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EU summit called as protectionism row heats up

  The Czech presidency of the European Union, livid with French “protectionist” comments, said on Monday it was calling an emergency EU summit to discuss government responses to the economic crisis.

France, where President Nicolas Sarkozy last week suggested French carmakers move plants back home from the Czech Republic, meanwhile unveiled plans to help its ailing auto manufacturers with €6 billion ($7.8 billion) in government loans.

With recession biting, governments in Europe and well beyond have pledged to keep international trade channels open to avoid the protectionist mistakes of the Great Depression years, though fears that such pledges will not be respected are mounting.

Czech Prime Minister Mirek Topolanek said protectionist comments by Sarkozy drove him to call the summit, for which no date has been set but may take place this month. However, it seems France also wants a meeting. In a letter to Topolanek, dated Feb. 9 and seen by Reuters, German Chancellor Angela Merkel and Sarkozy said such a special meeting was needed. “The restoration of the supply of credit must be our top priority,” Merkel and Sarkozy wrote in the letter to the Czech EU presidency, a copy of which was obtained by Reuters.

On Monday, Sarkozy announced the signature of deal on car aid with the chiefs of PSA Peugeot-Citroen and Renault involving pledges to each of a 3-billion-euro 5-year loan at 6% interest. PSA and Renault said their firms would not launch job cuts in France this year, while a European Commission spokesman said the EU’s executive body would study the fine print of the rescue for compliance with EU rules.

Topalanek said Sarkozy’s attitude risked casting the 27-nation EU into a vicious circle of “beggar-thy-neighbor” actions to protect national economies. “The last impulse was the really selective and protectionist steps and statements of, among others, President Sarkozy, that led me to the intention to call this extraordinary council (EU summit),” Topolanek told a news conference in Prague. “It is these kinds of statements, made by some European statesmen, that will lead to a higher level of protectionism among individual states,” he warned.

The European Commission said such a meeting could take place in late February.


Governments have committed hundreds of billions of dollars worldwide to keeping the banking industry afloat after a boom that turned to bust when the US housing boom did likewise -- turning trillions of mortgage debt derivatives into toxic assets that are now weighing on the balance sheets of banks across the industrialized world and shrinking lending.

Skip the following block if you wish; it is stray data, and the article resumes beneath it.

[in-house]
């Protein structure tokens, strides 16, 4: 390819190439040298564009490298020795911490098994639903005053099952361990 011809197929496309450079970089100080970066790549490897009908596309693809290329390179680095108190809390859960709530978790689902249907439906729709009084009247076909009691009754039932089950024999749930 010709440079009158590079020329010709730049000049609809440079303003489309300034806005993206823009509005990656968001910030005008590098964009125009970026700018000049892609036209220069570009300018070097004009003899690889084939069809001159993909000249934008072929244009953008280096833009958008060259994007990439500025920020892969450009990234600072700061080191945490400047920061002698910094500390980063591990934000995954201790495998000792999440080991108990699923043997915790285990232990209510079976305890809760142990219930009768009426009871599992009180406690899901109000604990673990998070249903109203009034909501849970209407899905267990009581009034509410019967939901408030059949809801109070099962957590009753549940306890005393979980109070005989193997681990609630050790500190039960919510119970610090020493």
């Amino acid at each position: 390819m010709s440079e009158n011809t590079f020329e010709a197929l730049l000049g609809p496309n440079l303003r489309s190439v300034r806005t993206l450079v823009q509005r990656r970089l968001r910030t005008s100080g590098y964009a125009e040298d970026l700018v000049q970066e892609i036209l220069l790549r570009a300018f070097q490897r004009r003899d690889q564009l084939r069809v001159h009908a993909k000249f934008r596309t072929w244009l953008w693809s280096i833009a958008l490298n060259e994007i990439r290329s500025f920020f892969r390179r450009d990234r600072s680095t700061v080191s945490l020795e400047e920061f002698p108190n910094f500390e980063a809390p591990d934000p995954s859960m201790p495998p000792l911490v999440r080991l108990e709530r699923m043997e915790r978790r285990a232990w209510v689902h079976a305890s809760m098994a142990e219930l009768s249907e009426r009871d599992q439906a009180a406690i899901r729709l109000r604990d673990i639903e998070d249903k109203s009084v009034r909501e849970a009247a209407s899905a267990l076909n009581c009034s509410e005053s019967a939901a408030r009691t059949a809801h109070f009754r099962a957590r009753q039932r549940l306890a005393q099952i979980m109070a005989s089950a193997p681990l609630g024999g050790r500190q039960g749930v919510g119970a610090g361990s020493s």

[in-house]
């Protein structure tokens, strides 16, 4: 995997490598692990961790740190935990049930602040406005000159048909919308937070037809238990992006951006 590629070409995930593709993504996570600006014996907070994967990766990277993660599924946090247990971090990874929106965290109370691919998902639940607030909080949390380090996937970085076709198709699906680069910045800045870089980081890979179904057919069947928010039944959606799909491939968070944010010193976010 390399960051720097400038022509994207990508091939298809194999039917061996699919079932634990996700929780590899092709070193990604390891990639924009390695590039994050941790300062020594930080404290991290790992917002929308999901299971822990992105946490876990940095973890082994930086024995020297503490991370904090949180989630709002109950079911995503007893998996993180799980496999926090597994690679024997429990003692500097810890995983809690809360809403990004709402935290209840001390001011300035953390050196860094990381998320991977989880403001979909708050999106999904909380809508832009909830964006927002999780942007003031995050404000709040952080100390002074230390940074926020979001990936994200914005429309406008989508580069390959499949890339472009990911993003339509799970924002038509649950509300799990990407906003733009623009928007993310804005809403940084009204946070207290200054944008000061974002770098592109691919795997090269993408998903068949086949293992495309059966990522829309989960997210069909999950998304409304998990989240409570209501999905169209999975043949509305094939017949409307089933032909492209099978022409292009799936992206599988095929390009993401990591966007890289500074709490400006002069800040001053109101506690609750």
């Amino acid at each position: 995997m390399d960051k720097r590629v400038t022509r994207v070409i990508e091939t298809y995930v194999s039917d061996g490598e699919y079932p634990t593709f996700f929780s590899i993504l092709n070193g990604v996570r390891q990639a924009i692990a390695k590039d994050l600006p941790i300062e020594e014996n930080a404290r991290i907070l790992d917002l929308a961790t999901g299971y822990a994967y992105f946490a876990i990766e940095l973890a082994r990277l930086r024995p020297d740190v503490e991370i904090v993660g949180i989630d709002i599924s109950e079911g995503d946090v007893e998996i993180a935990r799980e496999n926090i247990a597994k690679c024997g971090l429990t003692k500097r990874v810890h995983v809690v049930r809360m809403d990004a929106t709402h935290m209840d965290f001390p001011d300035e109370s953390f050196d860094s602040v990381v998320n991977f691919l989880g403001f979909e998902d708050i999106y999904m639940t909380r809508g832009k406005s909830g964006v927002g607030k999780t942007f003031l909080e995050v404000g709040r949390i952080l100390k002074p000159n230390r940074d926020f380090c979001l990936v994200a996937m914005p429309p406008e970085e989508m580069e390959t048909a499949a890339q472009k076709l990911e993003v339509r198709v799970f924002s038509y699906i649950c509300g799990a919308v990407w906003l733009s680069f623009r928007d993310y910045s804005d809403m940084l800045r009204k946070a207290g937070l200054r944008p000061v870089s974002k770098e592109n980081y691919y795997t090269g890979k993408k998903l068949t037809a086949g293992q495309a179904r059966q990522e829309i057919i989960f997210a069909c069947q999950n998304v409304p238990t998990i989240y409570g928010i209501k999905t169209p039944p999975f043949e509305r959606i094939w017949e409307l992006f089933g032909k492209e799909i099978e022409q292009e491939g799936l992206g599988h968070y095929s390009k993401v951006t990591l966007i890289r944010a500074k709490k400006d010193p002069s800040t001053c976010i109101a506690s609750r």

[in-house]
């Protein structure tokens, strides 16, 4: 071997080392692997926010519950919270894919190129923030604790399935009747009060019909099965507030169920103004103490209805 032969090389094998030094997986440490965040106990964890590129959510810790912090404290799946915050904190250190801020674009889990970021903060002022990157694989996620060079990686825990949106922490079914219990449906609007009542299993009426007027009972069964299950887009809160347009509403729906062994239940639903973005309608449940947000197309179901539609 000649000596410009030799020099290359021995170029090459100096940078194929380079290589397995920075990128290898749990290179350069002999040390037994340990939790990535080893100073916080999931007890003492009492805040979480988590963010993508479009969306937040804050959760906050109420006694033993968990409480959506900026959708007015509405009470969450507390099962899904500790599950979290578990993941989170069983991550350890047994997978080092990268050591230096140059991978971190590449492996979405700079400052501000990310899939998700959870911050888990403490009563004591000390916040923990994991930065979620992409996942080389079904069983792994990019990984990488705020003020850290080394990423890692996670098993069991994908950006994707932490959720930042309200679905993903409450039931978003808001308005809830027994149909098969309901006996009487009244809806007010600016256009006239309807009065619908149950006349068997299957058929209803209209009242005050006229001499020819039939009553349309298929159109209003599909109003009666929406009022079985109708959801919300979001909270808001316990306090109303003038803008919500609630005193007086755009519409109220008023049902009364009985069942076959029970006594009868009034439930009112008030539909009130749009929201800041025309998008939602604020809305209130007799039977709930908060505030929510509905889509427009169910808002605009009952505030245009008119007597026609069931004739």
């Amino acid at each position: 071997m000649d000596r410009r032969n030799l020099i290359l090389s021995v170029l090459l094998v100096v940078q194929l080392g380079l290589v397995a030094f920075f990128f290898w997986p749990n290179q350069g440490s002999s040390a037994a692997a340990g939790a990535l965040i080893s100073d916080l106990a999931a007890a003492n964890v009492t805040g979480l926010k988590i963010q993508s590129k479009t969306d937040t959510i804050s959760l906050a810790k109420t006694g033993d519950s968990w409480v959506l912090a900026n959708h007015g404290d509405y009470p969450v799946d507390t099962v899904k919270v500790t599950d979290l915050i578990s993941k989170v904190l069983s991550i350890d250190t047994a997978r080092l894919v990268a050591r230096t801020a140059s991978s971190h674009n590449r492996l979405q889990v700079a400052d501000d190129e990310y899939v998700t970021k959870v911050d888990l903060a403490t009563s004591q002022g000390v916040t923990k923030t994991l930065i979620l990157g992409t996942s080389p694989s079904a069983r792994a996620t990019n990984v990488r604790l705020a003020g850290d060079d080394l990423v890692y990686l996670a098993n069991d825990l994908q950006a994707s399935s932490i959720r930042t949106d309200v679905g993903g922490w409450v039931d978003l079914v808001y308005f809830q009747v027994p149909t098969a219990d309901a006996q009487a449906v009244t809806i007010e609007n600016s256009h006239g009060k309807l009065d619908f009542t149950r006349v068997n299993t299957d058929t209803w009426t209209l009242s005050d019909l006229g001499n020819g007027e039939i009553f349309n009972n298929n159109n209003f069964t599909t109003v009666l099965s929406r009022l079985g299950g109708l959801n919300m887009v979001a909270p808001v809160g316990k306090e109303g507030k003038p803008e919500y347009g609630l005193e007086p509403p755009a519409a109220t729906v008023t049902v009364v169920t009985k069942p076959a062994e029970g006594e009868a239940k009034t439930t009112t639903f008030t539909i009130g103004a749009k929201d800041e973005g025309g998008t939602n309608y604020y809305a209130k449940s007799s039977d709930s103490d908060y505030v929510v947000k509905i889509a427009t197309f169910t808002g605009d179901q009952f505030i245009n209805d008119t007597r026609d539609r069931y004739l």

The International Monetary Fund says the economic downturn that has come hand-in-hand with the financial crisis is likely to be the worst since World War Two. The tension shown by Prague overshadowed Monday’s meeting of euro zone finance ministers. EU finance ministers meet on Tuesday.

Ministers were discussing budget policy and their message to forthcoming meetings of the G7 and G20 clubs of, respectively, rich and rich and developing economic powers. Some of those present said they were conscious of the need to resist protectionism and ensure Europe responded in synch.

“I am a little bit concerned that day after day member state after member state are announcing not only their own ideas but their own plans and programs,” said Luxembourg’s Jean-Claude Juncker, head of the 16-nation Eurogroup of euro currency users. “All this has to be better coordinated,” he told reporters.

French Economy Minister Christine Lagarde defended Paris in Brussels saying she would tell her colleagues “there is not a whiff of protectionism, that it’s really the aim to focus on research and development”.

Earlier, Slovak Prime Minister Robert Fico criticized Sarkozy’s remarks about a possible return of French car factories home and said his country, which hosts a plant owned by PSA Peugeot Citroen, warned of possible retaliatory measures.

“Calls for such brutal protectionism are not helping anyone,” he told reporters in Bratislava. “If one country starts behaving like this, for example France, then we will send Gaz de France home. We can use the money Gaz de France is getting as a shareholder in (Slovak gas company) SPP,” he added. (Reuters)